I have read some interesting articles and blog posts of late on the subject of CEO term limits, and felt this topic worthy of discussion. You should know from the outset that I fundamentally disagree with the concept of CEO term limits, and quite frankly I cannot really come up with a valid reason for supporting such a regressive concept. Any such argument in my opinion is rooted either in flawed business logic or politically correct rhetoric (usually one in the same). I would encourage you to read my arguments in opposition to CEO term limits, as well as to think through the ramifications on the corporate landscape if such thinking were to ever take hold…
Okay sure, the topic of CEO term limits makes for a nice sound bite given some of the C-suite debacles that have laundered the front pages of the media in recent times. However it is my opinion that rogue CEOs are the exception and not the rule. Why would we want to institute yet another bureaucratically mandated, one size fits all solution that addresses the symptom and not the problem? My basic feeling on the topic of CEO Term Limits can be summed-up with this quote:
“There exists a season for all things, but decisive, prudent & principled leadership never goes out of season.” ~Mike Myatt, 2003
With the average CEO tenure hovering at an all time low, who needs CEO Term Limits anyway? Why would you ever want the person in charge of corporate leadership, vision and strategy to be a lame duck right from the get go? Furthermore, last time I checked a CEO can always be removed for lack of performance, or moral and ethical indiscretions, so what purpose do CEO term limits serve other than to disincentivize the CEO?
The basic flaw in most arguments in support of CEO term limits stems from a belief that tenure is somehow a very relevant metric, and that there is some mystical optimum time to serve. WRONG…The simple truth of the matter is that the time needed to attain performance goals varies depending among other things the age, size and competitive positioning of the company, the industry, sector and vertical, etc. Stating that a CEO of a start-up should operate with the same term limit constraints of a CEO of a Fortune 500 company is very unrealistic and dangerous thinking.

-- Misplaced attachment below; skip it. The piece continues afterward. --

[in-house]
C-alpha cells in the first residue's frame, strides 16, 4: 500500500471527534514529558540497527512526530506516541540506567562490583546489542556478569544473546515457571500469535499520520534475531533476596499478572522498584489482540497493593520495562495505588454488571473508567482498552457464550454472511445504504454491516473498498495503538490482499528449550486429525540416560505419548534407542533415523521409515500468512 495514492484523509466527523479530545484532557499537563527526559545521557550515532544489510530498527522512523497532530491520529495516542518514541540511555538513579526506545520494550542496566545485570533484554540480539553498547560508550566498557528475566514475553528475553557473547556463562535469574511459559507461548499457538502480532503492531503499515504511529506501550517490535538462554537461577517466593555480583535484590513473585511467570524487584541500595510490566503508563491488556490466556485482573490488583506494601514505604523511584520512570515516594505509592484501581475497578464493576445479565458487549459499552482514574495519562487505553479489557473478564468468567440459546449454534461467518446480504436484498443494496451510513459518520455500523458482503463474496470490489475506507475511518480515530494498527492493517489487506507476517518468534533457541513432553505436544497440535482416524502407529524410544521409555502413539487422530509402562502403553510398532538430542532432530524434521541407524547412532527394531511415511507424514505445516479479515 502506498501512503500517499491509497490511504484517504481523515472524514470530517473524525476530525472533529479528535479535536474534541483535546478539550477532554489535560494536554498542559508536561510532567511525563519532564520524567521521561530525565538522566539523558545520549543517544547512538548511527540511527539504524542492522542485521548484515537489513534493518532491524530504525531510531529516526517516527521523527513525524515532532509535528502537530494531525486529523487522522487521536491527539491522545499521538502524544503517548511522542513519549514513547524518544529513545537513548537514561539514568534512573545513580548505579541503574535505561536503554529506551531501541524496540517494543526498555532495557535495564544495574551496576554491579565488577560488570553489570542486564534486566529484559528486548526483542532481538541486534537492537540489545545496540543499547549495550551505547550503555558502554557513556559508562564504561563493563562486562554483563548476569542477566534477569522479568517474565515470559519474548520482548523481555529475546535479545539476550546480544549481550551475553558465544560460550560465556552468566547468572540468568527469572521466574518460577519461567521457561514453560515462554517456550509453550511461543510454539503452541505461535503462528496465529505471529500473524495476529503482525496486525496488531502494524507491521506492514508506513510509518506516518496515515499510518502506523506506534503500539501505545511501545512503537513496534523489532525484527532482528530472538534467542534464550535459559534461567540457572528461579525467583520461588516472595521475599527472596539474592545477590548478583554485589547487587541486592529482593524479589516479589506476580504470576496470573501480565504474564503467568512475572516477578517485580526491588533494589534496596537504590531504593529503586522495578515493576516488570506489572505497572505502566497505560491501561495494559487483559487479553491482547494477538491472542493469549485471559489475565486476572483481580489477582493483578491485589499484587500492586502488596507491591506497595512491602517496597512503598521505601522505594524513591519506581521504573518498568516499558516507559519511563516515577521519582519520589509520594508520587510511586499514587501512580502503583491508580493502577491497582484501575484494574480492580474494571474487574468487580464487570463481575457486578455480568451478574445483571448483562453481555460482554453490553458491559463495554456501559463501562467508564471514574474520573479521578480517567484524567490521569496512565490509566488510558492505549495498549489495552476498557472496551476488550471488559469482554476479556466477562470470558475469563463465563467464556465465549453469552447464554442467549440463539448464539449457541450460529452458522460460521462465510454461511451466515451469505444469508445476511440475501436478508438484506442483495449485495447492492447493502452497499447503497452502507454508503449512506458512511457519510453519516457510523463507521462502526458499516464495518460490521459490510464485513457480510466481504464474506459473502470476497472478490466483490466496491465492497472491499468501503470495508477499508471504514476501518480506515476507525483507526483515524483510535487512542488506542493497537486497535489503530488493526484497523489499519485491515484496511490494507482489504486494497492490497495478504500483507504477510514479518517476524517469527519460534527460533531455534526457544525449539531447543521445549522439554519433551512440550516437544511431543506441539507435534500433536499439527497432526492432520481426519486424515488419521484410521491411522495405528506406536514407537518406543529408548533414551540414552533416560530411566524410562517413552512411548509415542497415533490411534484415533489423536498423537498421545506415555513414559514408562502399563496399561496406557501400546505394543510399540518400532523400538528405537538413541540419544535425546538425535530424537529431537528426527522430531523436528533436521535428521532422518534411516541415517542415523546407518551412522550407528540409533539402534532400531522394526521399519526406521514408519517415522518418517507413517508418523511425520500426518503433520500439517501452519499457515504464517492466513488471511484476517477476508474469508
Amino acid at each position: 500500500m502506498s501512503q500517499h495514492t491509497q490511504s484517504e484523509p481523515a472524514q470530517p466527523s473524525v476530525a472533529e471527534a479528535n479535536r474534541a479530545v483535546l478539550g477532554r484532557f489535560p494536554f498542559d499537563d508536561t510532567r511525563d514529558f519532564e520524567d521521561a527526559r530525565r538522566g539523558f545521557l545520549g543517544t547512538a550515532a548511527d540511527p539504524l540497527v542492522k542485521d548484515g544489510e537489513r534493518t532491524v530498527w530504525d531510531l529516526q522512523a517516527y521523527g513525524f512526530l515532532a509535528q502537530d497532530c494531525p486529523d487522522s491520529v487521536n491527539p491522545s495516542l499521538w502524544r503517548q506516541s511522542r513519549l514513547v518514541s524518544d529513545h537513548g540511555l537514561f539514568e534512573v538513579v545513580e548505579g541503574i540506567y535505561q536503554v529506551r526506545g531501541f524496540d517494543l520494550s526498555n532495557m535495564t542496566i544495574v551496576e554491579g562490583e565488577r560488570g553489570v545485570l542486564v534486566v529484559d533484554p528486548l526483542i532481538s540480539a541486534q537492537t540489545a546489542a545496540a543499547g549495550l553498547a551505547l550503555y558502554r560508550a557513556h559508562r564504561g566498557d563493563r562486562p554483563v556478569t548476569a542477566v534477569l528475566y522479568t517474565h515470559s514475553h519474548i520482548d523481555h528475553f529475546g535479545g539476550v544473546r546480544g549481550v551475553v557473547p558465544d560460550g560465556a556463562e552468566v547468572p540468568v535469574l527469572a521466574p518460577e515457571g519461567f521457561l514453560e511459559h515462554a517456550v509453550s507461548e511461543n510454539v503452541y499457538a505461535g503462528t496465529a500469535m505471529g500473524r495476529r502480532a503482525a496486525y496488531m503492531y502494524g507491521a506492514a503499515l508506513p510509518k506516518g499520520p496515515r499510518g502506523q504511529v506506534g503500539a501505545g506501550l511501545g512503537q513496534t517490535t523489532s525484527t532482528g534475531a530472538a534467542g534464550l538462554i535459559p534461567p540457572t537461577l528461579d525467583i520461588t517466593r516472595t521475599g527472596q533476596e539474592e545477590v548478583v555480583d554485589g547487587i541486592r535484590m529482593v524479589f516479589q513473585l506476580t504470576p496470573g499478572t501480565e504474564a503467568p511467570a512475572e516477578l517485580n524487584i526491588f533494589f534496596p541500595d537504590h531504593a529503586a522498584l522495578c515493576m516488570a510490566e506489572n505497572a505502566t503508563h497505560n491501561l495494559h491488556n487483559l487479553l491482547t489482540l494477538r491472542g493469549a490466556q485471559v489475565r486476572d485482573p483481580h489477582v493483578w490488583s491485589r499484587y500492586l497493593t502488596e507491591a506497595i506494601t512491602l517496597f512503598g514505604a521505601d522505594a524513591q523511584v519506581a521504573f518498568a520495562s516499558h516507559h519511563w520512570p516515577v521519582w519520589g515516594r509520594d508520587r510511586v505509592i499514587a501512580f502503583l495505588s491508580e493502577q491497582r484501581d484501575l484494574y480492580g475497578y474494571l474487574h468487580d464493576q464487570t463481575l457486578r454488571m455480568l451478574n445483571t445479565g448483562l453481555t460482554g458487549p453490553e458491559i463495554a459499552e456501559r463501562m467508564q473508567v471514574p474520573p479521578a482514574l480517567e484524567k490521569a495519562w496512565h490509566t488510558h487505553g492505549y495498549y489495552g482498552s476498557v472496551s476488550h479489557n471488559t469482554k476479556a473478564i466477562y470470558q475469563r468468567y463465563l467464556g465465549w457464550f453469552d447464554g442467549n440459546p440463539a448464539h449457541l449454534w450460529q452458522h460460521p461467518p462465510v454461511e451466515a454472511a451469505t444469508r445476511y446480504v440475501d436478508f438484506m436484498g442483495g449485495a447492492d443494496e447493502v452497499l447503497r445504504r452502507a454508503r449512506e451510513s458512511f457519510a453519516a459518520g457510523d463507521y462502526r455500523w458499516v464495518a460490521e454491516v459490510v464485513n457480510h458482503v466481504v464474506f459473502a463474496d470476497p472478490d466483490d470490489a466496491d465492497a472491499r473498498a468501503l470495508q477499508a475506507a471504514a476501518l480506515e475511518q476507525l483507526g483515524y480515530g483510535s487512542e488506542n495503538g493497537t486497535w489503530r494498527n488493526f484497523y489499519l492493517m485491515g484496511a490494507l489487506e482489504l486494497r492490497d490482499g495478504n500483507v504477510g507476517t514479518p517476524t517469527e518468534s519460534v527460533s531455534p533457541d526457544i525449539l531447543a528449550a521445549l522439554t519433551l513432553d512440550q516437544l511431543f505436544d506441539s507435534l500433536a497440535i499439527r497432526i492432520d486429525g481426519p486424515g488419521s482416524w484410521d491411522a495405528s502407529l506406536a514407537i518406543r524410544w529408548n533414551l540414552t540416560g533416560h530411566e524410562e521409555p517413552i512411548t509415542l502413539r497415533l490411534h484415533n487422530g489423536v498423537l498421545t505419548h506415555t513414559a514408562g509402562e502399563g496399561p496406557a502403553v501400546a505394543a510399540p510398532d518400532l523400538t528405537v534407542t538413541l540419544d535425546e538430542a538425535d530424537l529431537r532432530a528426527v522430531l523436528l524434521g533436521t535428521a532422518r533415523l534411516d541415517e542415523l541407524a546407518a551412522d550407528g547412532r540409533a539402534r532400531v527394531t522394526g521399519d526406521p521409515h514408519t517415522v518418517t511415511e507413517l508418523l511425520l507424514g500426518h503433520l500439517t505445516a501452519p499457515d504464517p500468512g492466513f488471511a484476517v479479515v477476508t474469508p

Great CEOs possess the ability to refine their thinking and leadership skills to reflect the evolving needs of the enterprise and the changing global business climate. CEOs that cannot operate fluidly and contextually won’t be effective whether they hold the job for 12 minutes or 12 years. Chronological tenure is not the issue…business savvy, leadership ability, and the ability to provide a certainty of execution should constitute the metrics surrounding CEO performance evaluation.
An additional argument in support for CEO term limits is based upon the premise that the price of CEO terms that last too long goes deeper than the obvious performance metrics…that there is somehow the missed opportunity of a different vision, never heard and never realized. This line of thinking assumes that a CEO is operating statically within a vacuum. Great CEOs are the glue that provides continuity between vision and strategy. Great CEOs provide inspiration and leadership, as well as offer a steady hand at the wheel. They also seek the advice and counsel of their board and executive team in addition to a plethora of outside advisers. Great CEOs adapt, improvise and overcome…they are not static eunuchs operating inside a bubble.
The issue has never been, nor should it ever become, how long a chief executive remains in the position based solely or arbitrarily on the issue of tenure. Rather the issue should be based on something as simple as the following question: does the CEO deserve to keep their job based upon performance? If you want to drive CEO performance, start by hiring the right person for the job. Then follow-up your great hiring decision by providing the CEO with the tools and resources necessary to get the job done. Compensate the CEO for performance, and hold him or her accountable for a lack thereof…its just that simple.
If you have the wrong CEO replace him or her…If your board of directors is asleep at the wheel and does not hold the CEO accountable shame on them, but CEO term limits…why? The simple truth of the matter is that corporate impatience driven by the short-term mentality of Wall St. is most often times incongruous with the long-term best interests of shareholders. My recommendation is not to hand-cuff or bridle your CEO, rather give the CEO room to lead, maneuver, innovate and succeed. But hey, what do I know?
I’d love your thoughts on this subject – Do you think leadership has a shelf-life? If so why? If not why not? Sound off in the comments below…